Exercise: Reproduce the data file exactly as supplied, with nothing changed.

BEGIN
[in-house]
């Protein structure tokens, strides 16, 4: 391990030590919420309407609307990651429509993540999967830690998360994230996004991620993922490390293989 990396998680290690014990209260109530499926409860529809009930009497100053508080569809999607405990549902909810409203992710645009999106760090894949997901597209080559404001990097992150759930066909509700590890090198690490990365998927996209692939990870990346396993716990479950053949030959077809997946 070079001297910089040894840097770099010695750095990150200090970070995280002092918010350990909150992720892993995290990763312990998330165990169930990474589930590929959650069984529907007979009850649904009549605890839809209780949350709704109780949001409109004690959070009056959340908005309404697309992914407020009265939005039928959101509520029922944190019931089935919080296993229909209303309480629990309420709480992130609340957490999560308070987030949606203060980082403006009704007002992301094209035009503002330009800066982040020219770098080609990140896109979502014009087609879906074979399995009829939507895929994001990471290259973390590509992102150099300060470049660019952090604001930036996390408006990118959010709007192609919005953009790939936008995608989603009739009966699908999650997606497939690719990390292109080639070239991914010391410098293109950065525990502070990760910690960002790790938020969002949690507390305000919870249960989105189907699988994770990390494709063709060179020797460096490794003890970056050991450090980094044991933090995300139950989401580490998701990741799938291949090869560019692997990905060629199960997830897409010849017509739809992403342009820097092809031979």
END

[in-house]
């Protein structure tokens, strides 16, 4: 391990030590919420309407609307990651429509993540999967830690998360994230996004991620993922490390293989 990396998680290690014990209260109530499926409860529809009930009497100053508080569809999607405990549902909810409203992710645009999106760090894949997901597209080559404001990097992150759930066909509700590890090198690490990365998927996209692939990870990346396993716990479950053949030959077809997946 070079001297910089040894840097770099010695750095990150200090970070995280002092918010350990909150992720892993995290990763312990998330165990169930990474589930590929959650069984529907007979009850649904009549605890839809209780949350709704109780949001409109004690959070009056959340908005309404697309992914407020009265939005039928959101509520029922944190019931089935919080296993229909209303309480629990309420709480992130609340957490999560308070987030949606203060980082403006009704007002992301094209035009503002330009800066982040020219770098080609990140896109979502014009087609879906074979399995009829939507895929994001990471290259973390590509992102150099300060470049660019952090604001930036996390408006990118959010709007192609919005953009790939936008995608989603009739009966699908999650997606497939690719990390292109080639070239991914010391410098293109950065525990502070990760910690960002790790938020969002949690507390305000919870249960989105189907699988994770990390494709063709060179020797460096490794003890970056050991450090980094044991933090995300139950989401580490998701990741799938291949090869560019692997990905060629199960997830897409010849017509739809992403342009820097092809031979």